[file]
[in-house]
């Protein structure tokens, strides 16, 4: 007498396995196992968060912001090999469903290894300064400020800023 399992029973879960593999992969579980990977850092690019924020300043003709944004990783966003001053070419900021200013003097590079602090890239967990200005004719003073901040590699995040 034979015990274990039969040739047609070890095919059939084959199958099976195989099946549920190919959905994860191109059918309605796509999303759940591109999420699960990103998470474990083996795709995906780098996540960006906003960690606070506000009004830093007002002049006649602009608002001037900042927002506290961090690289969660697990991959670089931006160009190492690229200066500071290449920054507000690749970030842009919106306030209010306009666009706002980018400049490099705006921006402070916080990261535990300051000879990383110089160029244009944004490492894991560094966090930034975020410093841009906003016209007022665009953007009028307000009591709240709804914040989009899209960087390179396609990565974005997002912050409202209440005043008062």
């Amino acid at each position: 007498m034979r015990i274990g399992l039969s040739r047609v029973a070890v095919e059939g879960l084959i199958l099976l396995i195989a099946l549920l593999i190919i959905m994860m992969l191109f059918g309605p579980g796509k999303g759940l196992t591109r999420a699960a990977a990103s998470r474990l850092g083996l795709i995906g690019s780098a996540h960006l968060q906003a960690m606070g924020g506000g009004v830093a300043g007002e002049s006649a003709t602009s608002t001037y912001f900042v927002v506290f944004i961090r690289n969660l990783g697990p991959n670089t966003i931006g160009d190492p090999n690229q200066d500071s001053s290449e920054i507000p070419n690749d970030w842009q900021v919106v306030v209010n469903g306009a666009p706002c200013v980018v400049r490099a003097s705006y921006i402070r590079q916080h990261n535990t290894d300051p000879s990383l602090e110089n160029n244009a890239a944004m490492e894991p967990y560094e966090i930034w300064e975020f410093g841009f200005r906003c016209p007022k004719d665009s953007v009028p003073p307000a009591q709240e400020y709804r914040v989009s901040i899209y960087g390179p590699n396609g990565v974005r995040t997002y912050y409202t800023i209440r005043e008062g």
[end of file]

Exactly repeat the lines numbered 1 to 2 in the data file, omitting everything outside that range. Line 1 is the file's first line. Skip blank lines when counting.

[in-house]
């Protein structure tokens, strides 16, 4: 007498396995196992968060912001090999469903290894300064400020800023 399992029973879960593999992969579980990977850092690019924020300043003709944004990783966003001053070419900021200013003097590079602090890239967990200005004719003073901040590699995040 034979015990274990039969040739047609070890095919059939084959199958099976195989099946549920190919959905994860191109059918309605796509999303759940591109999420699960990103998470474990083996795709995906780098996540960006906003960690606070506000009004830093007002002049006649602009608002001037900042927002506290961090690289969660697990991959670089931006160009190492690229200066500071290449920054507000690749970030842009919106306030209010306009666009706002980018400049490099705006921006402070916080990261535990300051000879990383110089160029244009944004490492894991560094966090930034975020410093841009906003016209007022665009953007009028307000009591709240709804914040989009899209960087390179396609990565974005997002912050409202209440005043008062």